A sleazy trick to capture debugging output from an initramfs

July 22, 2012

Suppose, not entirely hypothetically, that something in your system's initramfs is failing or that you just want to capture some debugging output or state information in general. The traditional way to do this when console output isn't good enough is to just dump the output into a file and read the file later, but this has a problem in the initramfs world; the file you write out will be in the initramfs, which means that it will quietly disappear when boot process is finished and the initramfs goes away.

So we need two things. We need to preserve the initramfs or at least the bit of it that we care about, and then we need some way to get access to it. There is probably an official way to do this, but here is my sleazy trick.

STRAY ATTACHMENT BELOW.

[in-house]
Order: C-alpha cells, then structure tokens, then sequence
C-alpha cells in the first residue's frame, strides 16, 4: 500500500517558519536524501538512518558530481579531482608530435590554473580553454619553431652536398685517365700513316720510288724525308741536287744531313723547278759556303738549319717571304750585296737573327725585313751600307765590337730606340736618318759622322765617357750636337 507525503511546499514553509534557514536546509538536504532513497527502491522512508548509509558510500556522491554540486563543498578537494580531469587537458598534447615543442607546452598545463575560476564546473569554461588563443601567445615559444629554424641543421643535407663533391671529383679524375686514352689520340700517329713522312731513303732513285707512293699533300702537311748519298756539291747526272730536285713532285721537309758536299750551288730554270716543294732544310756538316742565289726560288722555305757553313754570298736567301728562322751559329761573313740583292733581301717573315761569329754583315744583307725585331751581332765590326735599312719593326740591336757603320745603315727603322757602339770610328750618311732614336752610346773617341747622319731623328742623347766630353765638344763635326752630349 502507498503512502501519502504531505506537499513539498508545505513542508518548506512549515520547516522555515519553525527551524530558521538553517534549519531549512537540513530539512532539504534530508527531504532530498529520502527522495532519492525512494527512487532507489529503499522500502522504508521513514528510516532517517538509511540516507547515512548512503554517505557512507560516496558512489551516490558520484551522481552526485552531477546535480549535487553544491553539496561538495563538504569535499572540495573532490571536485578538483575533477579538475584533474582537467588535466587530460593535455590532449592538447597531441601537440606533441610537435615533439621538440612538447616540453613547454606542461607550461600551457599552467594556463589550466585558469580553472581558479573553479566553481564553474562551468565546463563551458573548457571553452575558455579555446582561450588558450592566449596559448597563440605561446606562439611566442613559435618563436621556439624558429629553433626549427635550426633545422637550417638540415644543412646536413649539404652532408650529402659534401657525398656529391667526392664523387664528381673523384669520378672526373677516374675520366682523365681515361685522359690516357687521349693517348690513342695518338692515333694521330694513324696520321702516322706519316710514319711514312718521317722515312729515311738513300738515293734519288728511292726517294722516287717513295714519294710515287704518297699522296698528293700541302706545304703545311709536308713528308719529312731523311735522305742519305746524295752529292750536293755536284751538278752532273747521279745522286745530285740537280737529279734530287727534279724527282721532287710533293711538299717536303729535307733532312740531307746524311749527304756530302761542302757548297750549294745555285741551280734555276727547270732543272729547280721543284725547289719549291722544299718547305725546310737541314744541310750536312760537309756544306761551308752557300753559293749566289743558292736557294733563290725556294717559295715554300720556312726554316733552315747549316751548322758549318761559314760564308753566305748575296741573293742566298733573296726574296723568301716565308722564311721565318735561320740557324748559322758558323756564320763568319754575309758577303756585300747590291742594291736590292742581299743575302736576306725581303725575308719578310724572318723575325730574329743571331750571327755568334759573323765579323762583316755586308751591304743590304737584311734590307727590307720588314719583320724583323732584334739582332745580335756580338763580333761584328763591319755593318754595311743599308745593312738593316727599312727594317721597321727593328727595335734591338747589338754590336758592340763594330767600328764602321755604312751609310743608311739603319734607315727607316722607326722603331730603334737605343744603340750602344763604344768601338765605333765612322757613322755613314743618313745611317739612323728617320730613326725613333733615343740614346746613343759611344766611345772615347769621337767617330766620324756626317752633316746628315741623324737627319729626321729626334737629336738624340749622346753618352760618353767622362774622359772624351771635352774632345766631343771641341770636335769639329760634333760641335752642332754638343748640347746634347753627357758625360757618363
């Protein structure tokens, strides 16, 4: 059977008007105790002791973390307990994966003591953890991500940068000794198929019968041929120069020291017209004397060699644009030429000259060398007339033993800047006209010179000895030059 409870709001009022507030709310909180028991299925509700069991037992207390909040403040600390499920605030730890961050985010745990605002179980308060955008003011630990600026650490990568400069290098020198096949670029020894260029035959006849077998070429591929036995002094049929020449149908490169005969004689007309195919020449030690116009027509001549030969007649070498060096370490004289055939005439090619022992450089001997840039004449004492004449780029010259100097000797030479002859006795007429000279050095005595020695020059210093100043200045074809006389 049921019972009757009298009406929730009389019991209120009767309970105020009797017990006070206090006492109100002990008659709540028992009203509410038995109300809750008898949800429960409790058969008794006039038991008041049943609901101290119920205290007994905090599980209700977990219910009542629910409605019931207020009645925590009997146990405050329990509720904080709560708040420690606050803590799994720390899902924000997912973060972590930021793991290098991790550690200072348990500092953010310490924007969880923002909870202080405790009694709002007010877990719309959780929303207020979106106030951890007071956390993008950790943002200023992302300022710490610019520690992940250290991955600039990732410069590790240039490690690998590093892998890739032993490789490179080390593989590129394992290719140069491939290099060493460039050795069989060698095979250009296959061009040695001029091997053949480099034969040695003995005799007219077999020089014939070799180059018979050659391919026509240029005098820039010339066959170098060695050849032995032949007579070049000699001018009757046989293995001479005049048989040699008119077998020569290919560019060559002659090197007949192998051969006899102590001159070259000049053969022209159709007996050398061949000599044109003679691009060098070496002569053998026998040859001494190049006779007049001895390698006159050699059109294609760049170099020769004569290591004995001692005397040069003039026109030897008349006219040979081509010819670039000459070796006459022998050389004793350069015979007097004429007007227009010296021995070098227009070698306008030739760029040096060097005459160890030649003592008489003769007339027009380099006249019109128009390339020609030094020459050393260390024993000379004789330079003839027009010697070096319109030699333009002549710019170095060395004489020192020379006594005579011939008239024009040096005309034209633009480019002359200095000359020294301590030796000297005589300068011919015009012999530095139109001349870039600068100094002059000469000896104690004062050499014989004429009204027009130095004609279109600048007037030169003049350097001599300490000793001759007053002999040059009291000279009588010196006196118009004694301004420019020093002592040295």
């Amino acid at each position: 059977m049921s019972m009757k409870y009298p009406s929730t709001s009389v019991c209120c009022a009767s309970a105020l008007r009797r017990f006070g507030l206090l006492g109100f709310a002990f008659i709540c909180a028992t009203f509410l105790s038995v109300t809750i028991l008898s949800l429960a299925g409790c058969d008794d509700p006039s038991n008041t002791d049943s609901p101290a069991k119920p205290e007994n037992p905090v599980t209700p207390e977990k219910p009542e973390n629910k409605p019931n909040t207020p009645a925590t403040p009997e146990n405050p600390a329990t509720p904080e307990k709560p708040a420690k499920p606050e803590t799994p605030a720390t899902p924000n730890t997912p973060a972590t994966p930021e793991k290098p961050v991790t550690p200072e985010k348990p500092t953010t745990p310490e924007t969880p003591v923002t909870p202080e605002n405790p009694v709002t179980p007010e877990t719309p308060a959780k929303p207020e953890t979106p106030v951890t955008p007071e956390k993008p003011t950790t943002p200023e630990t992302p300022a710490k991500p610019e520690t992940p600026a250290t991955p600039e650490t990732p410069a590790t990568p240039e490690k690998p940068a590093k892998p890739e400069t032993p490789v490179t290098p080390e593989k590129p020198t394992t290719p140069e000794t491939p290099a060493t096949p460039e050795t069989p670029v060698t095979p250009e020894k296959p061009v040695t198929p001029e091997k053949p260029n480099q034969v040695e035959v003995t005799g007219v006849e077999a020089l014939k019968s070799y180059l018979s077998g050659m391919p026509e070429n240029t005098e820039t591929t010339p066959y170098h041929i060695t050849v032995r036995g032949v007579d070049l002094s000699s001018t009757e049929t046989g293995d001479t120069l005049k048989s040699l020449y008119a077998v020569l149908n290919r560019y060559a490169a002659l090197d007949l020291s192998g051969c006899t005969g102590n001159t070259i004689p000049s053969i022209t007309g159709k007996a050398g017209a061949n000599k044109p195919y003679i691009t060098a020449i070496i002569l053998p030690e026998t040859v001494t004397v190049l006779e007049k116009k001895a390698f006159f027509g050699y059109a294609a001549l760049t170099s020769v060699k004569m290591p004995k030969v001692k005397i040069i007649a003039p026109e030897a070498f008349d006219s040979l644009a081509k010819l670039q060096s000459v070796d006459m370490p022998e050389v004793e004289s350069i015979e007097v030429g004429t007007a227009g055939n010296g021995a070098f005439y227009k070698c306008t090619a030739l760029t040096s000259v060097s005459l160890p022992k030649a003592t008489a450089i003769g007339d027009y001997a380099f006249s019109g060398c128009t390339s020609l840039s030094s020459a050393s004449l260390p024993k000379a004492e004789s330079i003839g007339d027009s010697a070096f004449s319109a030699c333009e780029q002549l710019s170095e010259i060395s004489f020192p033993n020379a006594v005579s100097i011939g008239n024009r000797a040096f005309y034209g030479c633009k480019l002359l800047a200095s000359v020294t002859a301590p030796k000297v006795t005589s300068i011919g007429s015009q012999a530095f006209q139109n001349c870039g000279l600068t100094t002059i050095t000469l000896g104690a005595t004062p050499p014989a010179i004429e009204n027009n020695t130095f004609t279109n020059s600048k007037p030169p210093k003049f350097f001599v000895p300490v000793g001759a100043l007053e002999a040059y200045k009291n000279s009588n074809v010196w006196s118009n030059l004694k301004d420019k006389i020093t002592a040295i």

We can preserve a file from the initramfs by starting a process in the initramfs (and then having it stay running) that has a file descriptor for the file. For example (on Ubuntu 12.04):

(udevadm monitor >/tmp/logfile 2>&1) &

(I believe that even something like 'sleep 16000 >/tmp/logfile &' should do it. You can then have other commands append things to it with '>>/tmp/logfile'.)

There are undoubtedly clever ways to preserve the initramfs or get access to it, but once you have a preserved file descriptor there's a simpler brute force way. Simply look at /proc/<pid>/fd/<N> (<N> is often 1 or 2) and there's your debug file. You can now use whatever tool you like (including a pager like less) to look at it.

Written on 22 July 2012.
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Last modified: Sun Jul 22 00:53:53 2012
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